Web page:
Common Market with Regulated Firms
We examine the effect of bilateral trade in a concentrated industry under Cournot competition, when firms are regulated by national agencies who care about national social welfare. We allow for differences in costs and market sizes and for asymmetric information between regulatory agencies and regulated firms. A national regulatory policy may or may not be publicly observed by foreign competitors. We show that it is optimal to allow states to subsidize their domestic firms: bilateral trade improves the allocative efficiency and reduces the agency costs of regulation. Strategic trade policy effects that appear when regulatory contracts are public are beneficial to both states and reduce incentive costs as well as allocative inefficiencies. Results extend to the case of segmented markets with export costs when states are allowed to use export subsidies as well as to regulate domestic production. They also extend under perfect information to an arbitrary number of states and regulated firms, to the existence of private importing firms and of a not too large export market.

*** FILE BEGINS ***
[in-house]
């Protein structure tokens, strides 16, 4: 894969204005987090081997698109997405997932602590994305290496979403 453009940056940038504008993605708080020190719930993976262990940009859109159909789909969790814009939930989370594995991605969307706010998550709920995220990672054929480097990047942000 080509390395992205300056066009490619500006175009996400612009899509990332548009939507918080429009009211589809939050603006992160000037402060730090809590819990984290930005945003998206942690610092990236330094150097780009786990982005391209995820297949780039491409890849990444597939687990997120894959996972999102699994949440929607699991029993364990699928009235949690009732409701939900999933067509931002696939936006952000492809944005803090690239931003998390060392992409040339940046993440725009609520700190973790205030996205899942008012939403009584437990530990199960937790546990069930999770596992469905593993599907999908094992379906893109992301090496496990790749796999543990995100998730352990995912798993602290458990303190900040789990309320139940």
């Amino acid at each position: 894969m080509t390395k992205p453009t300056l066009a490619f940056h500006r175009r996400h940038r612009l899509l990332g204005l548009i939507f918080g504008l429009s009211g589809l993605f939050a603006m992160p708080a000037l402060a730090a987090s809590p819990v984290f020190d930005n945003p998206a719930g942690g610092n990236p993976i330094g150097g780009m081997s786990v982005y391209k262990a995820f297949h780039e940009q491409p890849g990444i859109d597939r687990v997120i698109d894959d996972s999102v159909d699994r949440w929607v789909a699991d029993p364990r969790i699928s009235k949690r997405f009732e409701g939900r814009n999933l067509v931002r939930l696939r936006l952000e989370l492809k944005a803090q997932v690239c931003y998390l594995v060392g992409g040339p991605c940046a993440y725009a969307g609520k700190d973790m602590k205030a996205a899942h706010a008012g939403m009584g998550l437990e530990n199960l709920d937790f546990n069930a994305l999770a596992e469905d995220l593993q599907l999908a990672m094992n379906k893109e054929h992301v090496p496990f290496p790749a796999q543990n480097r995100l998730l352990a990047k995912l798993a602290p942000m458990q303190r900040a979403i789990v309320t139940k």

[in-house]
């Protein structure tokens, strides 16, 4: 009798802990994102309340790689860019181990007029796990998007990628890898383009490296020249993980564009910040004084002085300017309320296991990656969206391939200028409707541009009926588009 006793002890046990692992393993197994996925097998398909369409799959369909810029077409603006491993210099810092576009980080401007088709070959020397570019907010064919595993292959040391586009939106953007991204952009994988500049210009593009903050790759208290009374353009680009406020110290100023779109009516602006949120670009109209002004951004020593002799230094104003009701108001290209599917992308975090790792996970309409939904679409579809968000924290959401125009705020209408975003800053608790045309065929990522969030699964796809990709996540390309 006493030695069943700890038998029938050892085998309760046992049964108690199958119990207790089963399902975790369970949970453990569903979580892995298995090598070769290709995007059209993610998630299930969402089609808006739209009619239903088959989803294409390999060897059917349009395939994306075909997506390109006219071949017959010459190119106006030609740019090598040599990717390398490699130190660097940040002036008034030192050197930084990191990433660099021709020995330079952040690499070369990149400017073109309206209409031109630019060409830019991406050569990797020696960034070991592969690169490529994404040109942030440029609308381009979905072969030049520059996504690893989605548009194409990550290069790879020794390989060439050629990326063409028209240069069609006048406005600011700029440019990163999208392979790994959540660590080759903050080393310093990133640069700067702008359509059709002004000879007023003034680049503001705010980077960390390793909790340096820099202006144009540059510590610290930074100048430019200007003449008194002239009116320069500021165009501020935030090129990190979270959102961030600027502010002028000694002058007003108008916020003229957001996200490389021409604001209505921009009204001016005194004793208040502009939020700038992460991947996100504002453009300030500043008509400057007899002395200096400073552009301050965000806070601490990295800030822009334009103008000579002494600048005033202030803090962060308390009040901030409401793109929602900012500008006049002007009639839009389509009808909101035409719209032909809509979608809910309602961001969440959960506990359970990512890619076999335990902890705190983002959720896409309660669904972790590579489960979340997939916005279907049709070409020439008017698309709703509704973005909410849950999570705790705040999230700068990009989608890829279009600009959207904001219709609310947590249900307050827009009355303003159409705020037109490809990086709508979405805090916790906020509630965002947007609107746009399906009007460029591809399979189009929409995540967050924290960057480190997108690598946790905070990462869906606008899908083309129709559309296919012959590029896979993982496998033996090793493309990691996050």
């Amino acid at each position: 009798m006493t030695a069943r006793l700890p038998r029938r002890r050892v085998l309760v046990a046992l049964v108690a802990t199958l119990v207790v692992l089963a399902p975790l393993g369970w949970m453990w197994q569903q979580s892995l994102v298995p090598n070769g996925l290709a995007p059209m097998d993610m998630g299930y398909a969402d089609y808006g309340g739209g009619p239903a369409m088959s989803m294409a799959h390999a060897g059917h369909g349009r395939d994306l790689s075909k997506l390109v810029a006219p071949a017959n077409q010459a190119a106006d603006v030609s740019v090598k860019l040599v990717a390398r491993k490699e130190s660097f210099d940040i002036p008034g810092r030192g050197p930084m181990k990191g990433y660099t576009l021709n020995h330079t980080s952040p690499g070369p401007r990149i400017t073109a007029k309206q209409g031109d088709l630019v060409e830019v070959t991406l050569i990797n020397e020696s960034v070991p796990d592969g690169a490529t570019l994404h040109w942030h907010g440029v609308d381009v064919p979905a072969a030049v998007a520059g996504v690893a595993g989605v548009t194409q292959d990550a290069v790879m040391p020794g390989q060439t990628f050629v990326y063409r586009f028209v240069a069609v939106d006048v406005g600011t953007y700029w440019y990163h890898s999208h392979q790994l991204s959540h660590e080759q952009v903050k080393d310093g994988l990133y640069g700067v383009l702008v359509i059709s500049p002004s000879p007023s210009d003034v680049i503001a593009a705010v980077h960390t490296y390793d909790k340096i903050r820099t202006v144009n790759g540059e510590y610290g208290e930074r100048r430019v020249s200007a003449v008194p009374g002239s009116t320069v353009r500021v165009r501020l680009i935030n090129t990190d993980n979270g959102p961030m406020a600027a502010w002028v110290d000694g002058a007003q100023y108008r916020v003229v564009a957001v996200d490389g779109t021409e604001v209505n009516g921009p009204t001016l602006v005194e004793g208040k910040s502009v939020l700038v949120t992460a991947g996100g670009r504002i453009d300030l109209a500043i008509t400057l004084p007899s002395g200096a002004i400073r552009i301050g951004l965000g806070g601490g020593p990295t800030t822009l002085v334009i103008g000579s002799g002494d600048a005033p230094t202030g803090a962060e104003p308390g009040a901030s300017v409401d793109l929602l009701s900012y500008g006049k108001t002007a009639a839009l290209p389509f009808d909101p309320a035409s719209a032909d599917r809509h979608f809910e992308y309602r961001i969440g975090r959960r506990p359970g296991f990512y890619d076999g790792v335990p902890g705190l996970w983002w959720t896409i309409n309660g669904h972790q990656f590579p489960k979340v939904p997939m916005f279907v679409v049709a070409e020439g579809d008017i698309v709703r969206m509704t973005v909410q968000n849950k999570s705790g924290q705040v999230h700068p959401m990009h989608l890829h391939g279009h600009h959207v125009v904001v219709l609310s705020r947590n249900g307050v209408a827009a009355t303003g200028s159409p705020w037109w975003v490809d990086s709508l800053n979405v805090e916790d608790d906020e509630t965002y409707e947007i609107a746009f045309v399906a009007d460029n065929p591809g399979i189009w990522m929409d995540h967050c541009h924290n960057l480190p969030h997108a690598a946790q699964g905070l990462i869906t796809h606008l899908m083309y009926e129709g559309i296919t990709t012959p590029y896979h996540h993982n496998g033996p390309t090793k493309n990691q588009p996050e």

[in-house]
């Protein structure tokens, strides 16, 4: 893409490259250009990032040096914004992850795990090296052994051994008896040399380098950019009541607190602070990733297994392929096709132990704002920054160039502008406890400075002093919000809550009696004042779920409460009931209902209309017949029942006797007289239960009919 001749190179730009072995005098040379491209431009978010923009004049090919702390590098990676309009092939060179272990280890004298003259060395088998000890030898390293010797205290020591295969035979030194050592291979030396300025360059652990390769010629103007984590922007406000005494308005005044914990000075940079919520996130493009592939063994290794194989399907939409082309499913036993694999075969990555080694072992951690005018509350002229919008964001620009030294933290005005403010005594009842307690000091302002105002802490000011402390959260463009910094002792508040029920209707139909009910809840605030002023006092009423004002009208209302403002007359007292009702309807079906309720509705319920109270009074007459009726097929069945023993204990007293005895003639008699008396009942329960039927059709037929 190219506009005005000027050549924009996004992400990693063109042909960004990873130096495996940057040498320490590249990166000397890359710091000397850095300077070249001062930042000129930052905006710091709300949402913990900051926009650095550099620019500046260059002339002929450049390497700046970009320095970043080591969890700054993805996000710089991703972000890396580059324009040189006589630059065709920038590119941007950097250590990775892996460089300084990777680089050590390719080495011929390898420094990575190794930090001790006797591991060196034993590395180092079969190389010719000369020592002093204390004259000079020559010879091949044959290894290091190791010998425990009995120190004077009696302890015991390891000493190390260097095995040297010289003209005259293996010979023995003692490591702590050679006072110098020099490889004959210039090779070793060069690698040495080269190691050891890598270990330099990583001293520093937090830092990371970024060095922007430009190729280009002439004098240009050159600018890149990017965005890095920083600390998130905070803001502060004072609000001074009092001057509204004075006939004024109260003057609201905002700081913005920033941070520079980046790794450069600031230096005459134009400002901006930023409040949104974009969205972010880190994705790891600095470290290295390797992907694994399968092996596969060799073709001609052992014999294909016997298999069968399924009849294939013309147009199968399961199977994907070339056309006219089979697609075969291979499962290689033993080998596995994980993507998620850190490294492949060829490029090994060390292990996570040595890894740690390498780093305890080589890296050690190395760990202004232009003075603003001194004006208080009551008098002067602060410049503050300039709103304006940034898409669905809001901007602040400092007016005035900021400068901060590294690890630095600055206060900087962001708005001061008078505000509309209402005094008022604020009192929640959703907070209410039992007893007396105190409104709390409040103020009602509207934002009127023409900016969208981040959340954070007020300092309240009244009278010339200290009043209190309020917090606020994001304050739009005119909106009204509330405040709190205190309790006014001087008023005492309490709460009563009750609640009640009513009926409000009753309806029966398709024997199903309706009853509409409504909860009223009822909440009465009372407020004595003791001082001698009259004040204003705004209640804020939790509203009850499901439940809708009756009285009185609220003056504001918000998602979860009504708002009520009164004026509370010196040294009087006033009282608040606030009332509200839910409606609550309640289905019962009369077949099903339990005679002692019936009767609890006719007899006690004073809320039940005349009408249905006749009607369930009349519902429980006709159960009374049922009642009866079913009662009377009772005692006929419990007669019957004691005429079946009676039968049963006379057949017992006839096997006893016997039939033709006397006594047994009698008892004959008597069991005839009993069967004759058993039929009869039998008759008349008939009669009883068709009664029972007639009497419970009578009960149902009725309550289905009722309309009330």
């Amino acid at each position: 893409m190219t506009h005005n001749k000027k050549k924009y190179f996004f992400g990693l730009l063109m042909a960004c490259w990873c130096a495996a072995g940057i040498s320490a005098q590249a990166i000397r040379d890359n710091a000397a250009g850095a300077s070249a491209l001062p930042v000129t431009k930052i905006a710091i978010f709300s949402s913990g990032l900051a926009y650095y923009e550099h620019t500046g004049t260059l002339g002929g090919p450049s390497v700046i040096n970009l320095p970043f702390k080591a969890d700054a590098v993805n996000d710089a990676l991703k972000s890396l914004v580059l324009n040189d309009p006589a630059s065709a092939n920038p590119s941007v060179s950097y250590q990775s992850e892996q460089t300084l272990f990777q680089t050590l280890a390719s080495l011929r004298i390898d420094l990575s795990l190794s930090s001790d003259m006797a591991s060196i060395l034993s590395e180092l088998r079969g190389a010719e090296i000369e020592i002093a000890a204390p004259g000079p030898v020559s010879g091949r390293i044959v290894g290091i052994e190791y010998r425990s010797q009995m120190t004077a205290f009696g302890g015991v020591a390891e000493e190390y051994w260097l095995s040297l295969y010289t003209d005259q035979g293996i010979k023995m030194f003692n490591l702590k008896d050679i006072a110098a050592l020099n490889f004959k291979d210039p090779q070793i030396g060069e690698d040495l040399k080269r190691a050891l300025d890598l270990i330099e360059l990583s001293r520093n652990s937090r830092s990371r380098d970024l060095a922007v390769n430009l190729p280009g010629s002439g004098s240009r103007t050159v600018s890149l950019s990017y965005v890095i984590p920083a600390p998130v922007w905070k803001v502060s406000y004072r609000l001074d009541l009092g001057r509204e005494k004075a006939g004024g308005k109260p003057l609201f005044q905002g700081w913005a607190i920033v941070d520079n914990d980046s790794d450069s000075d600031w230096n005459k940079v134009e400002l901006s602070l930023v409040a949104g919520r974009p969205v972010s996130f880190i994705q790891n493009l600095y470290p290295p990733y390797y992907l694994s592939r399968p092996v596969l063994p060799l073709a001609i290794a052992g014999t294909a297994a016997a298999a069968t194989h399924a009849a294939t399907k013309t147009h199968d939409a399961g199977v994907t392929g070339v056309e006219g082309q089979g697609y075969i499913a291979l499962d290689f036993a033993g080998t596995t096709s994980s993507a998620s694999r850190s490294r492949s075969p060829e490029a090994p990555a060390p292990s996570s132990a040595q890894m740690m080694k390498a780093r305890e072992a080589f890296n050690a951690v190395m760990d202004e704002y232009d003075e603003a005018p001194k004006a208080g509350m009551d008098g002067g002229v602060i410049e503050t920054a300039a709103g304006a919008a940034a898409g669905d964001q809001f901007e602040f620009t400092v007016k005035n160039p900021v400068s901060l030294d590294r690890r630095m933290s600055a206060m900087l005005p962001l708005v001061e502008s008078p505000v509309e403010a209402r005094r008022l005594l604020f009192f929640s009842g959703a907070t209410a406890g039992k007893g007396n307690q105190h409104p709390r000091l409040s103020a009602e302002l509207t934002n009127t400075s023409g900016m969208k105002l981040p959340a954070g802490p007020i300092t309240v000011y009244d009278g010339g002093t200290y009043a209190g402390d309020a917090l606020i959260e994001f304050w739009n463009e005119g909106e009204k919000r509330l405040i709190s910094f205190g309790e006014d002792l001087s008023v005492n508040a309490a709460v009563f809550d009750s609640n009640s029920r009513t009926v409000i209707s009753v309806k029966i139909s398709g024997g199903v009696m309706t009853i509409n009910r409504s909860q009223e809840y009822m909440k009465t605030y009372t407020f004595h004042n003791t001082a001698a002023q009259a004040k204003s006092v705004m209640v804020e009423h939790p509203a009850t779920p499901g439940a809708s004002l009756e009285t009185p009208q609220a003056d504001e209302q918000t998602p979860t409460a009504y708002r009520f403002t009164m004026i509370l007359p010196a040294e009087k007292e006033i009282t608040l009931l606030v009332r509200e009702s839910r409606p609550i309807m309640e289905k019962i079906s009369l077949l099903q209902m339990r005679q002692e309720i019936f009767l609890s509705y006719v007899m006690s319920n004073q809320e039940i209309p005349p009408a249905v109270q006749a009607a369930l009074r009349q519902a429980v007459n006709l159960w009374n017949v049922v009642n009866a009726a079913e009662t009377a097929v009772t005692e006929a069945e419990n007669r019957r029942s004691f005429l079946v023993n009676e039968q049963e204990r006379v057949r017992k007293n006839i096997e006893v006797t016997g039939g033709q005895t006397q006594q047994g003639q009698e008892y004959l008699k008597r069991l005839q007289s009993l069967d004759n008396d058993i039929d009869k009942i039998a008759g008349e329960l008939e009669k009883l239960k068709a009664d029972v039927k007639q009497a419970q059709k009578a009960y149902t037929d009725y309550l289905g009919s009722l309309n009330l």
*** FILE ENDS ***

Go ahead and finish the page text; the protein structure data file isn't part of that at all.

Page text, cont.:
Volume (Year): (1997)
Issue (Month): 47 ()
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